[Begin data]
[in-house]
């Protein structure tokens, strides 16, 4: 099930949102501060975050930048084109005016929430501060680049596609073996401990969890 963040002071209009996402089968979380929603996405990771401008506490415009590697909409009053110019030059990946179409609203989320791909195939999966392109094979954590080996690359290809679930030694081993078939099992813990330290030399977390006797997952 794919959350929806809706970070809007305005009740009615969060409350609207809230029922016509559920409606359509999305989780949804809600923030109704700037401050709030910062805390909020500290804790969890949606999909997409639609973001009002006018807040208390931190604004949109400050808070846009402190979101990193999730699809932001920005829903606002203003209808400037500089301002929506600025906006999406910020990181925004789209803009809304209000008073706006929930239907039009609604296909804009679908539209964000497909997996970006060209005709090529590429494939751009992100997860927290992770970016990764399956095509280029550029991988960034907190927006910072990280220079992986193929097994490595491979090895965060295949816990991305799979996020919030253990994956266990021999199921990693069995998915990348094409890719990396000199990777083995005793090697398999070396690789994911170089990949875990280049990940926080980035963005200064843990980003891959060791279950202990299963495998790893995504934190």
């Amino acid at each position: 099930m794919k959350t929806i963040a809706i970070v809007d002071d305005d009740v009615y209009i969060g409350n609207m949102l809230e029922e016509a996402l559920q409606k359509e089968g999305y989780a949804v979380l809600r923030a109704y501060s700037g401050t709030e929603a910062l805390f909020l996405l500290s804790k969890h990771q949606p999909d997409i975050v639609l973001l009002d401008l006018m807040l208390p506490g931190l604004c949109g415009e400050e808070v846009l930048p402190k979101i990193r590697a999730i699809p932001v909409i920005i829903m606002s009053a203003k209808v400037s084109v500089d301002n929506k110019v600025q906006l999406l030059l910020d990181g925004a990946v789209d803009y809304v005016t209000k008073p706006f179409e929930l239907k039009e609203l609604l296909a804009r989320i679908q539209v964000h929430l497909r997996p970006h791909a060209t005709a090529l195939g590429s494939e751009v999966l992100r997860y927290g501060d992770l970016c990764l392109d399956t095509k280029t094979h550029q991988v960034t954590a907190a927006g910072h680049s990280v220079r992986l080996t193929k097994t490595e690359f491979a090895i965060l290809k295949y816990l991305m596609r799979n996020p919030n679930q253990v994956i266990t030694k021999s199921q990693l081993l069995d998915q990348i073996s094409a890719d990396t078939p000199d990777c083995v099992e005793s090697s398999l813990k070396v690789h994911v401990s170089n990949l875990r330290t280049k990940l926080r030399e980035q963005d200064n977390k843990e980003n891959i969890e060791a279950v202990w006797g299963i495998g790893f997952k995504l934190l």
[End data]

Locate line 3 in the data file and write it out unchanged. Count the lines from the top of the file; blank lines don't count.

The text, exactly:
């Amino acid at each position: 099930m794919k959350t929806i963040a809706i970070v809007d002071d305005d009740v009615y209009i969060g409350n609207m949102l809230e029922e016509a996402l559920q409606k359509e089968g999305y989780a949804v979380l809600r923030a109704y501060s700037g401050t709030e929603a910062l805390f909020l996405l500290s804790k969890h990771q949606p999909d997409i975050v639609l973001l009002d401008l006018m807040l208390p506490g931190l604004c949109g415009e400050e808070v846009l930048p402190k979101i990193r590697a999730i699809p932001v909409i920005i829903m606002s009053a203003k209808v400037s084109v500089d301002n929506k110019v600025q906006l999406l030059l910020d990181g925004a990946v789209d803009y809304v005016t209000k008073p706006f179409e929930l239907k039009e609203l609604l296909a804009r989320i679908q539209v964000h929430l497909r997996p970006h791909a060209t005709a090529l195939g590429s494939e751009v999966l992100r997860y927290g501060d992770l970016c990764l392109d399956t095509k280029t094979h550029q991988v960034t954590a907190a927006g910072h680049s990280v220079r992986l080996t193929k097994t490595e690359f491979a090895i965060l290809k295949y816990l991305m596609r799979n996020p919030n679930q253990v994956i266990t030694k021999s199921q990693l081993l069995d998915q990348i073996s094409a890719d990396t078939p000199d990777c083995v099992e005793s090697s398999l813990k070396v690789h994911v401990s170089n990949l875990r330290t280049k990940l926080r030399e980035q963005d200064n977390k843990e980003n891959i969890e060791a279950v202990w006797g299963i495998g790893f997952k995504l934190l």